5.1.1. SWID Tags

The primary content for the Endpoint Compliance Profile 1.0 is the information conveyed in the elements of a SWID tag.

The endpoint MUST have SWID tags stored in a directory specified in [SWID]. The tags SHOULD be provided by the software vendor; they MAY also be generated by: [SWID]. These tags, and the directory in which they are stored, MUST be updated as software is added, removed, or updated.

  • the software installer; or
  • third-party software that creates tags based on the applications it sees installed on the endpoint.

The elements in the SWID tag MUST be populated as specified in

5.1.2. Endpoint Identity and Machine Certificate

The endpoint SHOULD authenticate to the server using a machine certificate during the establishment of the outer tunnel achieved with PT. [IF-IMV] specifies how to pull an endpoint ID out of a machine certificate. An endpoint ID SHOULD be created in conformance with [IF-IMV] from a machine certificate sent via [RFC6876].

In the future, the identity could be a hardware certificate compliant with [IEEE-802-1ar]; ideally, this ID SHOULD be associated with the identity of a hardware cryptographic module, in accordance with [IEEE-802-1ar], if present on the endpoint. The enterprise SHOULD stand up a certificate root authority; install its root certificate on endpoints and on the server; and provision the endpoints and the server with machine certificates. The endpoint MAY authenticate to the server using a combination of the machine account and password; however, this is less secure and not recommended.

5.2. Posture Validators and Posture Collectors

Any PC used in an Endpoint Compliance Profile solution MUST be conformant with PC-TNC; an Internet-Draft, under development, that is a subset of the TCG TNC Integrity Measurement Collector interface [IF-IMC] and will be submitted in the near future. Any Posture Validator used in an Endpoint Compliance Profile solution MUST be conformant with [IF-IMV].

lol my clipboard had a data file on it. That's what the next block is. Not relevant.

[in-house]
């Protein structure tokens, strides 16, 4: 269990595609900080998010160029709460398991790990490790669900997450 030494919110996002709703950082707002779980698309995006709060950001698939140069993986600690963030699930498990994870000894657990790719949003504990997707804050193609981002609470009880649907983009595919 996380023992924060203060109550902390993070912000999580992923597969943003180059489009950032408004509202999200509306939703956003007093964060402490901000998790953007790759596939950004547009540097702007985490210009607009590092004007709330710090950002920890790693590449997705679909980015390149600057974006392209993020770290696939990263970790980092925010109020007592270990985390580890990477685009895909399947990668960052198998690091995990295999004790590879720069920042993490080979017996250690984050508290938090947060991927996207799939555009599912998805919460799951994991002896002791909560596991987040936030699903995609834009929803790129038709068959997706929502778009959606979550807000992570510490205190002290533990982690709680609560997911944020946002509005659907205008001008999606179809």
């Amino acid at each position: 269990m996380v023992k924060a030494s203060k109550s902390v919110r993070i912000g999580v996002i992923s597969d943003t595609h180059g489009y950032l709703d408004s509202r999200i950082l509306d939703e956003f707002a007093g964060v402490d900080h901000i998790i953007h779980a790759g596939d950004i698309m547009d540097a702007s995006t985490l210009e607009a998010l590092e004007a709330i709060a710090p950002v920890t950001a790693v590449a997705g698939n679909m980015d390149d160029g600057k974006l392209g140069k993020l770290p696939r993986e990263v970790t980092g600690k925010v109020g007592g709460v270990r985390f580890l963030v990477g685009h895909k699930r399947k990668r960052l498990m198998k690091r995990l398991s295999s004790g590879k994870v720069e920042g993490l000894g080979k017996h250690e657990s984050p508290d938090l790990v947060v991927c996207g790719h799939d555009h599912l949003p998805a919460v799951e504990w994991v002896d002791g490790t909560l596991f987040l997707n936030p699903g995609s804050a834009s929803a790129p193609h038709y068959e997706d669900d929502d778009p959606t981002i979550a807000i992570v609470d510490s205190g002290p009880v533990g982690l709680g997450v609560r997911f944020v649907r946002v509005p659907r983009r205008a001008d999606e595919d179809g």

5.2.1. SWID-Posture-Collectors-and-Posture-Validators The-SWID-Posture-Collector

For the Endpoint Compliance Profile, the SWID Posture Collector MUST be conformant with [SWID-Message-for-PA-TNC], which includes requirements for:

  1. Collecting SWID tags from the SWID directory
  2. Monitoring the SWID directory for changes
  3. Initiating a session with the server to report changes to the directory
  4. Maintaining a list of changes to the SWID directory when updates take place and no PT-TLS connection can be created with the server
  5. Responding to a request for SWID tags from the SWID Posture Validator on the server
  6. Responding to a query from the SWID Posture Validator as to whether all updates have been sent

The SWID Posture Collector is not responsible for detecting that the SWID directory was not updated when an application was either installed or uninstalled. The SWID Posture Validator

Conformance to [SWID-Message-for-PA-TNC] enables the SWID Posture Validator to:

  1. Send messages to the SWID Posture Collector (at the behest of the administrator at the server console) requesting updates for SWID tags located on endpoint
  2. Ask the SWID Posture Collector whether all updates to the SWID directory located at the server have been sent
  3. Compare an endpoint’s SWID posture information to policy, and make a recommendation to the NEAS about the endpoint

In addition to these requirements, a SWID Posture Validator used in conformance with this profile MUST be capable of passing information from the posture assessment results and the endpoint identity associated with those results to the repository for storage.

5.3. NEA Client (NEAC) and NEA Server (NEAS)

[RFC5793] describes a standard way for the NEAC and the NEAS to exchange messages.

5.3.1. NEAC

The NEAC MUST conform to [RFC5793], which levies a number of requirements against the NEAC. A NEAC that complies with these requirements will be able to:

  1. attempt to initiate a session with the NEAS if the SWID Posture Collector makes a request to send an update to the SWID directory to the server;
  2. notify the SWID Posture Collector if no PT-TLS session with the server can be created;
  3. notify the SWID Posture Collector when a PT-TLS session is established; and
  4. receive information from the PCs, forward this information to the server via the PTC.

The NEAC MUST also conform to PC-TNC to enable communications with the SWID Posture Collector.

5.3.2. NEAS

The NEAS MUST conform to all requirements in the [RFC5793] and [IF-IMV] specifications. Conformance to [IF-IMV] enables the NEAS to obtain endpoint identity information from the PTS, and pass this information to any IMVs on the server.

5.4. Repository

ECP 1.0 requires a simple administrative interface for the repository. PVs on the server receive the endpoint data via PA-TNC [RFC5792] messages sent from corresponding PCs on an endpoint and store this information in the repository linked to the identity of the endpoint where the PCs are located.

The administrative interface SHOULD enable an administrator to: